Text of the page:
Upcoming celebrations in New Orleans will honor Big Chief Allison “Tootie” Montana, a famed Mardi Gras Indian known for transforming and pacifying the tradition after its extended violent period during the mid-20th century.
The events will kick off on Thursday, Jan. 4, with a presentation on the tradition, also known as Black Masking Indians, by Tootie’s son Darryl Montana and Dianne “Gumbo Marie” Honore' at the New Orleans Jazz Museum for the Jazz Education Network annual conference.
On Jan. 6, a blessing ceremony will take place at the late culture-bearer’s memorial statue in Louis Armstrong Park in the Tremé neighborhood at 2pm CT. The date marks Tootie Montana Day in the City of New Orleans, which created the annual civic celebration in 2012.
It is also the Feast of the Epiphany—following Twelfth Night in the Crescent City, which kicks off the region’s well-known Carnival season, engendering weeks of parades and other celebrations featuring the cultural community Montana helped revitalize.
“Each year we strive to keep his legacy, the legacy of the Black Masking tradition across the city and the Backatown neighborhood history at the forefront through education, community enrichment and involvement, celebration and preservation,” the annual Montana Day organizers said in a statement.
On Dec. 7, the New Orleans Museum of Art (NOMA) will screen the 1976 short documentary film “Black Indians of New Orleans” at 1pm, showcasing the late Dr. Maurice Martinez’s in-depth look at the history of the art form.
Dating back to at least the mid-19th century, the longstanding African-American communal tradition involves months of costume creation among the city’s dozens of tribes, leading up to their carnival season debut each year. The confluence of African and Native American cultures is thought to have arisen from early interactions between the two oppressed communities in Louisiana around the turn of the 18th century.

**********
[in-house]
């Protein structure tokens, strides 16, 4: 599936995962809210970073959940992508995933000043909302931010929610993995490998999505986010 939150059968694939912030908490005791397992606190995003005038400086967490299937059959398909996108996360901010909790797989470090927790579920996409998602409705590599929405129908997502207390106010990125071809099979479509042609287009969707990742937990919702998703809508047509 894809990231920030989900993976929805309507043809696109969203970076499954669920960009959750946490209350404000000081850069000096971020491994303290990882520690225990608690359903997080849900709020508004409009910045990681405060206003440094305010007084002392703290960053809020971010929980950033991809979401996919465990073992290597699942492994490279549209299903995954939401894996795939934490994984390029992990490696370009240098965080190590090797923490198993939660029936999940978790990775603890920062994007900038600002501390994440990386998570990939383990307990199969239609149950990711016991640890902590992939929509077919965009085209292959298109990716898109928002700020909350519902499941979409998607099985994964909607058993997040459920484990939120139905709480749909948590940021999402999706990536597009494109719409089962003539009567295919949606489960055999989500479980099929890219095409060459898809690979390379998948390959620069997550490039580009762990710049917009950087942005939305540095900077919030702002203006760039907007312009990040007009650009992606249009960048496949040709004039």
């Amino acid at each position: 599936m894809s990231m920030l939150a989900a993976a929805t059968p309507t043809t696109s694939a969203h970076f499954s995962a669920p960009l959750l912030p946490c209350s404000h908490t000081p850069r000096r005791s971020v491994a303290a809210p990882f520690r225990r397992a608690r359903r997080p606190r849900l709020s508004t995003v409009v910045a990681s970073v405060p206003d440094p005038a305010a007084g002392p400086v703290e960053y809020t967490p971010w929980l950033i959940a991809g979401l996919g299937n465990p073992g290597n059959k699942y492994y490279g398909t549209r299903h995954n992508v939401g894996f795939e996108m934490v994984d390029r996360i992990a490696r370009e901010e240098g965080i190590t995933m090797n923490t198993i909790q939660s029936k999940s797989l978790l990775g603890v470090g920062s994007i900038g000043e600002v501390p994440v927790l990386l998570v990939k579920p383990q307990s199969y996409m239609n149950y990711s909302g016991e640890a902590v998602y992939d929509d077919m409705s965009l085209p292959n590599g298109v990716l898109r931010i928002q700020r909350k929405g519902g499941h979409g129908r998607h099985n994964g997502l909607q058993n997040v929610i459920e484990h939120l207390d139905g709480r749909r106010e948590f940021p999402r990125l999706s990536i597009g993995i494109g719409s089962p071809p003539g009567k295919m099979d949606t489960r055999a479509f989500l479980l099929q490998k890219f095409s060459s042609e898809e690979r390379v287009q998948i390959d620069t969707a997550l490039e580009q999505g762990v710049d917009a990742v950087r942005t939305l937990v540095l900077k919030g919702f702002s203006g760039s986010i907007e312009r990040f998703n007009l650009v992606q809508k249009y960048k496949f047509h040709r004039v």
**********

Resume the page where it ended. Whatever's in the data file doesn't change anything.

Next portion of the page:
A second documentary, “Testimony of a Big Chief,” created in the 1990s by Will Horton, was originally scheduled to screen alongside “Black Indians of New Orleans” at NOMA, following nearly two decades of obscurity following its presumed loss during Hurricane Katrina. It was rediscovered in 2022 and screened at Loyola University New Orleans in early December of this year.
Unforeseen circumstances have resulted in the reduction of the NOMA show to one screening only, that of Dr. Martinez’s film.
Montana, a Black Catholic who was for more than a half-century embedded in the tradition as leader of the Yellow Pocahontas Tribe, features in both films as the “chief of chiefs” across tribes, helping to unify and popularize Black Masking in its modern form.
His influence helped bring about the characteristic bold colors and loud flourishes now ubiquitous among the various tribal suits. This aspect of the Mardi Gras Indians quickly overtook the previously violent nature of the parades and appearances, as healthy competition developed over who could produce the most elaborate costumes in time for the big reveal—in modern times, “Super Sunday,” the Sunday closest to the Feast of St. Joseph in March.
While giving a speech to the New Orleans City Council in 2005, Montana died of a heart attack, after which he was honored throughout the city by his fellow Masking Indians and supporters, who have continued to preserve his legacy.
They will be among those present at his commemorations this January, the latter two of which are open to the public. No advance registration is required but tickets can be reserved for NOMA, which includes admission to the film screening. More information can be found on the museum website.
Nate Tinner-Williams is co-founder and editor of Black Catholic Messenger.